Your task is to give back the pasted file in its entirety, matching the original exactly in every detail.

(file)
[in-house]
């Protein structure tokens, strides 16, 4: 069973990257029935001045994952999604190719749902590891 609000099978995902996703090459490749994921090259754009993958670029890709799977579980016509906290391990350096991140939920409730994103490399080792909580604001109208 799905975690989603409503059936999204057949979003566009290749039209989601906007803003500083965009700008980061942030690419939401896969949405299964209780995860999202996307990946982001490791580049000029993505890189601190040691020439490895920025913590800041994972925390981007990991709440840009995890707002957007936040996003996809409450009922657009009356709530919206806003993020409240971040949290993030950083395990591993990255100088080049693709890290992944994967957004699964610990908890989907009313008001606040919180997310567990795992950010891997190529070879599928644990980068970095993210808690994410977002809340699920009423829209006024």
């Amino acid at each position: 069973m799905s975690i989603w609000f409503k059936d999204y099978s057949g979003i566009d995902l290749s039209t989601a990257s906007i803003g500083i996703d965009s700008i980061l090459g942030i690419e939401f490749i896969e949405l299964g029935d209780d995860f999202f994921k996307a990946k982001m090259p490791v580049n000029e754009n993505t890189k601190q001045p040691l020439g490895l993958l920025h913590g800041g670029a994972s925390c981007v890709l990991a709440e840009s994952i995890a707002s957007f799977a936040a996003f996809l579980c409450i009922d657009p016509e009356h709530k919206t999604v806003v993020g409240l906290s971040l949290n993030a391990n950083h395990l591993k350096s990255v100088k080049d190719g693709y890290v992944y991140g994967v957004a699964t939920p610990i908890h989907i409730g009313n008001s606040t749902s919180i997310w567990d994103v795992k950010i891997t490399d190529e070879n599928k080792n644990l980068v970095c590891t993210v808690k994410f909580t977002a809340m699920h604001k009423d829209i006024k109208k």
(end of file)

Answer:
[in-house]
């Protein structure tokens, strides 16, 4: 069973990257029935001045994952999604190719749902590891 609000099978995902996703090459490749994921090259754009993958670029890709799977579980016509906290391990350096991140939920409730994103490399080792909580604001109208 799905975690989603409503059936999204057949979003566009290749039209989601906007803003500083965009700008980061942030690419939401896969949405299964209780995860999202996307990946982001490791580049000029993505890189601190040691020439490895920025913590800041994972925390981007990991709440840009995890707002957007936040996003996809409450009922657009009356709530919206806003993020409240971040949290993030950083395990591993990255100088080049693709890290992944994967957004699964610990908890989907009313008001606040919180997310567990795992950010891997190529070879599928644990980068970095993210808690994410977002809340699920009423829209006024």
């Amino acid at each position: 069973m799905s975690i989603w609000f409503k059936d999204y099978s057949g979003i566009d995902l290749s039209t989601a990257s906007i803003g500083i996703d965009s700008i980061l090459g942030i690419e939401f490749i896969e949405l299964g029935d209780d995860f999202f994921k996307a990946k982001m090259p490791v580049n000029e754009n993505t890189k601190q001045p040691l020439g490895l993958l920025h913590g800041g670029a994972s925390c981007v890709l990991a709440e840009s994952i995890a707002s957007f799977a936040a996003f996809l579980c409450i009922d657009p016509e009356h709530k919206t999604v806003v993020g409240l906290s971040l949290n993030a391990n950083h395990l591993k350096s990255v100088k080049d190719g693709y890290v992944y991140g994967v957004a699964t939920p610990i908890h989907i409730g009313n008001s606040t749902s919180i997310w567990d994103v795992k950010i891997t490399d190529e070879n599928k080792n644990l980068v970095c590891t993210v808690k994410f909580t977002a809340m699920h604001k009423d829209i006024k109208k």